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Researchers at Stanford have gathered data for over 100,000 schools and determined that adding solar panels to their roofs could help them lower their energy costs dramatically while helping to lower carbon emissions in the communities they serve.

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New Research Touts Benefits Of Solar Power For Schools

Researchers at Stanford have gathered data for over 100,000 schools and determined that adding solar panels to their roofs could help them lower their energy costs dramatically while helping to lower carbon emissions in the communities they serve.

Solar power developers are running into opposition in many parts of the US from people who claim cutting down trees to put up solar panels is counterproductive. It’s hard to see how it is any more counterproductive than cutting down trees to put up shopping malls, create farms, build tract houses, or expand cities but let’s at least acknowledge that trees play an important role in absorbing excess carbon dioxide from the atmosphere.

rooftop solar for schools

Credit: Stanford University

In every community, there are acres upon acres of roofs on school buildings that could easily be covered with solar panels without cutting down a single tree. Not only that, those solar panels would help to offset some of the $6 billion that K-12 school systems spend on energy every year. In many districts, energy costs are second only to salaries for teachers and administrators. Colleges and universities in America fork over $14 billion a year in energy costs. And yet very few schools today are taking advantage of solar power to lower their energy bills.

Researcher by Stanford’s School of Earth, Energy & Environmental Sciences shows that taking advantage of all viable space for solar panels could allow schools to meet up to 75% of their electricity needs and reduce the education sector’s carbon footprint by as much as 28%, according to Science Daily.

Data was collected for 132,592 K-12 school systems — 99,700 of them public and 25,700 private — as well as nearly 7,100 colleges and universities. The researchers estimated the rooftop area available for solar panels at each institution, the hourly electricity output given the amount of sunshine at the site, and the hourly electricity demand of each institution. Their analysis has been published in the peer-reviewed journal Environmental Research Letters.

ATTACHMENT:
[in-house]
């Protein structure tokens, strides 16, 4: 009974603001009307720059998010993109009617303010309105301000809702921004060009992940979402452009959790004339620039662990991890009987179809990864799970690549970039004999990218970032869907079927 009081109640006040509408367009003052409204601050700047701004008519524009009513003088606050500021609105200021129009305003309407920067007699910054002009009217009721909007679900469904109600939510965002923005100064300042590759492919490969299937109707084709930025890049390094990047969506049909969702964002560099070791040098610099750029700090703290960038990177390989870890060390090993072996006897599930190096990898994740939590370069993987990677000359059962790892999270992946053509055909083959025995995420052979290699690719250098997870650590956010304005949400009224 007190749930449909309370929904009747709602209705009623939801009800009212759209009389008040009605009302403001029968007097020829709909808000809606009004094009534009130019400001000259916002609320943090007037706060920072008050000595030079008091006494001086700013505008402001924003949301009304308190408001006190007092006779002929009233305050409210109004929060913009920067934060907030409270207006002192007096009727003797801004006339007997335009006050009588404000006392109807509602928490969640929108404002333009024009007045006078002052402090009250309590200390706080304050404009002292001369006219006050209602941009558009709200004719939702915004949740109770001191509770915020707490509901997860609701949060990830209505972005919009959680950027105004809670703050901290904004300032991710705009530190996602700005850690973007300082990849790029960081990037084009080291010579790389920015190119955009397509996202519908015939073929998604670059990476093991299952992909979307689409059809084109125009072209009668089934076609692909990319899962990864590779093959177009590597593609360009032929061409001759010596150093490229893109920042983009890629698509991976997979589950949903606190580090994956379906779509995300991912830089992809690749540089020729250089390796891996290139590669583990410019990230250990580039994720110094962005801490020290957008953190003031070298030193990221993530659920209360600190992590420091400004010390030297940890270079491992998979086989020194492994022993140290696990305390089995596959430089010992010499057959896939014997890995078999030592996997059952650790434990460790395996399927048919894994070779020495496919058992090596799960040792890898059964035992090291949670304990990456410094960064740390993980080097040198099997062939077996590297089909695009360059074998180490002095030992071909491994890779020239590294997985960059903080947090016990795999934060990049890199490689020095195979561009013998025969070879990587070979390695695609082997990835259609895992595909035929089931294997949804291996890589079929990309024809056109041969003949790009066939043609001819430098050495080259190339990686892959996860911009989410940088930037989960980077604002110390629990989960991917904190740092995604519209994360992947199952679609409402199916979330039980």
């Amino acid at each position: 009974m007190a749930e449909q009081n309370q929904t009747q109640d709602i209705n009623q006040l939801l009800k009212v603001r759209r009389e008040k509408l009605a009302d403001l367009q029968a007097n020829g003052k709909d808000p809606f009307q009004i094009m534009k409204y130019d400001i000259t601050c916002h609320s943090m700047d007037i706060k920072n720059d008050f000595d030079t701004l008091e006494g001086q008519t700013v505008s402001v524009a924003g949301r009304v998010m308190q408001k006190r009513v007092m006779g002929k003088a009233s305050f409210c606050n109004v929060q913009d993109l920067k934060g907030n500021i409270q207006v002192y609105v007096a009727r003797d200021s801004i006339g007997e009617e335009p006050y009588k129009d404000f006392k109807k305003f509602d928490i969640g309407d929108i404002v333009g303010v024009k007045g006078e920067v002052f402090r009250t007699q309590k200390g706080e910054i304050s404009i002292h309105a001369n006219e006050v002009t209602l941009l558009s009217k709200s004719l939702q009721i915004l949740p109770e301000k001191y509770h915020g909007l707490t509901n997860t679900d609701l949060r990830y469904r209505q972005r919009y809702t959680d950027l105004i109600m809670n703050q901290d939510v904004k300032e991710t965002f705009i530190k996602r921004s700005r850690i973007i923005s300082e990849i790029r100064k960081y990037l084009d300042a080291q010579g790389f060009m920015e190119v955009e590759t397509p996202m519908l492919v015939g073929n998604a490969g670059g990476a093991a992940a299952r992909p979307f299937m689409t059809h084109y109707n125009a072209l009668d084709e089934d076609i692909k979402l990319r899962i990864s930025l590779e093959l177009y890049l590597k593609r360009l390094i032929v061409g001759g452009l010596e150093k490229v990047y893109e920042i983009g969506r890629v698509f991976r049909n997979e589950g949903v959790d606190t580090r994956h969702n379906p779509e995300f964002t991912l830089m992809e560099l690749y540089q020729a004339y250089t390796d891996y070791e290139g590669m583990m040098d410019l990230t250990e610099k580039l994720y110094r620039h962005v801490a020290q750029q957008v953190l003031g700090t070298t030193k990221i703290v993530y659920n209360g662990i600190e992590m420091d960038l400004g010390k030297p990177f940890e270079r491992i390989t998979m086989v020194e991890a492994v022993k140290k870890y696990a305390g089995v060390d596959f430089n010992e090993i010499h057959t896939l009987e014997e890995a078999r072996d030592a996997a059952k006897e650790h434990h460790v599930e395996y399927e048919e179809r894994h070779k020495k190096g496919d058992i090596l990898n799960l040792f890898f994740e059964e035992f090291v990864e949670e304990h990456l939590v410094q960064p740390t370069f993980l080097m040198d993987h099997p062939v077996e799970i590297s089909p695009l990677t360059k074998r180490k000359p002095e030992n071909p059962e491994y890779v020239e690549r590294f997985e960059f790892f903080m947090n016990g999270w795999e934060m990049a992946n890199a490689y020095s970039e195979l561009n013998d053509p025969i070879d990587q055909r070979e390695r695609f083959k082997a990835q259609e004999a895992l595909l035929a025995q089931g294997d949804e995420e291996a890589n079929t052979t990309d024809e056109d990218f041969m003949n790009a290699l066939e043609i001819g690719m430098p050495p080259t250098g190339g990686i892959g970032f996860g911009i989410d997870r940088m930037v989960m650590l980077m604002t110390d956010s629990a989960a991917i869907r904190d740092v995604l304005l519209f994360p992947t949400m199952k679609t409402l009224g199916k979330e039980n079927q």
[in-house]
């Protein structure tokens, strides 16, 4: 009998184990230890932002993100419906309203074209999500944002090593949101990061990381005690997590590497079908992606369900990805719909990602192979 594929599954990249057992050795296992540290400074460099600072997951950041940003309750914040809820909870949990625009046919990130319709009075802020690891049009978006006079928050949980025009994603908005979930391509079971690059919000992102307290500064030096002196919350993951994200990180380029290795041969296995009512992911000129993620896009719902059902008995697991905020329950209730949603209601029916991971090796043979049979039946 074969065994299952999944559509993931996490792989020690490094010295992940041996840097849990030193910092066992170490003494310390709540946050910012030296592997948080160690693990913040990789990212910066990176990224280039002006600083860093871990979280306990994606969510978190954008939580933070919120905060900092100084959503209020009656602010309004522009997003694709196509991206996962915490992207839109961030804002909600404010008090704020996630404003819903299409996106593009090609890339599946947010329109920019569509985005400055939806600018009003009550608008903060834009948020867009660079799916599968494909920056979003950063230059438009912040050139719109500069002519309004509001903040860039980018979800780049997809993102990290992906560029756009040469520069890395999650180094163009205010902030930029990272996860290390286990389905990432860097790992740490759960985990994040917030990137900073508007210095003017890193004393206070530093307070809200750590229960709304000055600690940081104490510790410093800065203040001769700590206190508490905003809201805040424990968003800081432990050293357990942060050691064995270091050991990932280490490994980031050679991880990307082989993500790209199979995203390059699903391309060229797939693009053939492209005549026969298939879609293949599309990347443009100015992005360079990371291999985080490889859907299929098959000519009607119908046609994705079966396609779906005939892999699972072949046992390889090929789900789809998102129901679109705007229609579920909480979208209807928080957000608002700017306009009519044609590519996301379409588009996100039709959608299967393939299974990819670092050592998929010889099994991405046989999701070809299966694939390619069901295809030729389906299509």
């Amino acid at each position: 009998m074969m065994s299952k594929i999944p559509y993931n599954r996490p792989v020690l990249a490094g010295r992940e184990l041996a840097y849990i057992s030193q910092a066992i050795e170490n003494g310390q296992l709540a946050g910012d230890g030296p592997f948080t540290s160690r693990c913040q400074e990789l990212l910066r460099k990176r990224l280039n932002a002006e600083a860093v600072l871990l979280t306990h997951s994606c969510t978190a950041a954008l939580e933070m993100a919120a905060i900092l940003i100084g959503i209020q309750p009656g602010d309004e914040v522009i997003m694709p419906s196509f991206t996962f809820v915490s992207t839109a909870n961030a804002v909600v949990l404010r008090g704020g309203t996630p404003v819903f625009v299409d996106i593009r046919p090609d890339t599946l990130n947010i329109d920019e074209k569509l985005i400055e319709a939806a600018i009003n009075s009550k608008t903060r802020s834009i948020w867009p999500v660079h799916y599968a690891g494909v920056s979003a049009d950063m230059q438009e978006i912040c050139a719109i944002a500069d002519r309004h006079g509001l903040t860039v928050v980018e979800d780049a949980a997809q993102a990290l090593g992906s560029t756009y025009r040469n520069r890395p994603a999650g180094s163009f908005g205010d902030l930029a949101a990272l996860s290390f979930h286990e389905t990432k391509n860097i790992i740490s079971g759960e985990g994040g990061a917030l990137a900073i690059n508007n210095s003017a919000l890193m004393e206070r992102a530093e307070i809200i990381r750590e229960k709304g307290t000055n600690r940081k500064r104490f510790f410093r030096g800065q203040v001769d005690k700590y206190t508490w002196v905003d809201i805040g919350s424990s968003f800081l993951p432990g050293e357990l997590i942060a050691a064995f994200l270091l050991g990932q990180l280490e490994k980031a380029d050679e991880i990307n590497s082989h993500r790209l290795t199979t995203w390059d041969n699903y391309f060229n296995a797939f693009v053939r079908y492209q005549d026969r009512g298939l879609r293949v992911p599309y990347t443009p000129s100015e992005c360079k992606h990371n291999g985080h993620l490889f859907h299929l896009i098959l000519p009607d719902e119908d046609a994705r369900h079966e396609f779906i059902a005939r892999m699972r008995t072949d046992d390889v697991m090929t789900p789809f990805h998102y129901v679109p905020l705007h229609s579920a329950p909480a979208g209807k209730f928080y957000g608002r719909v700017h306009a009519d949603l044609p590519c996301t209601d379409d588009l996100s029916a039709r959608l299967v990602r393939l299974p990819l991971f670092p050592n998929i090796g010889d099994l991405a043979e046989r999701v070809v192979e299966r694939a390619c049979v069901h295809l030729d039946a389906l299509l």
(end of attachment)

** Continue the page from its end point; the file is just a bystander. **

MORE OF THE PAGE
“Schools are paying for electricity anyway,” says Gabrielle Wong-Parodi, an assistant professor of Earth system science and one of the authors of the study. “This is a way, in some cases, that they can reduce their costs. If there’s a rebate or a subsidy, it can happen more quickly. This is an action we can take that benefits the environment and human health in a real, meaningful way.”

Not only would free electricity from the sun lower utility bills for many schools, adding solar panels could confer an economic benefit on society equivalent to $4 billion a year. That number is arrived at by valuing each ton of carbon dioxide kept out of the atmosphere at $40 and valuing each life saved by reduced atmospheric pollution using generally accepted actuarial standards.

The research does not recommend that schools purchase and install solar panels themselves. Rather they should partner with established companies solar energy companies to install and maintain the systems. The field is ripe for a power purchase agreements, for example.

Sunnier states naturally would see the most benefits from solar panels on the roofs of educational institutions but the study suggests the model works for ever state if the social benefits that flow from having a cleaner environment are taken into account.

There is one other advantage to using solar power for schools. It would help teach future generations the value of clean, renewable electricity so they would be inclined to take advantage of renewables in their own lives after they graduate. Not everything has a precisely defined cost, but that doesn’t mean those things have no value.

 
 
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Steve writes about the interface between technology and sustainability from his homes in Florida and Connecticut or anywhere else the Singularity may lead him. You can follow him on Twitter but not on any social media platforms run by evil overlords like Facebook.

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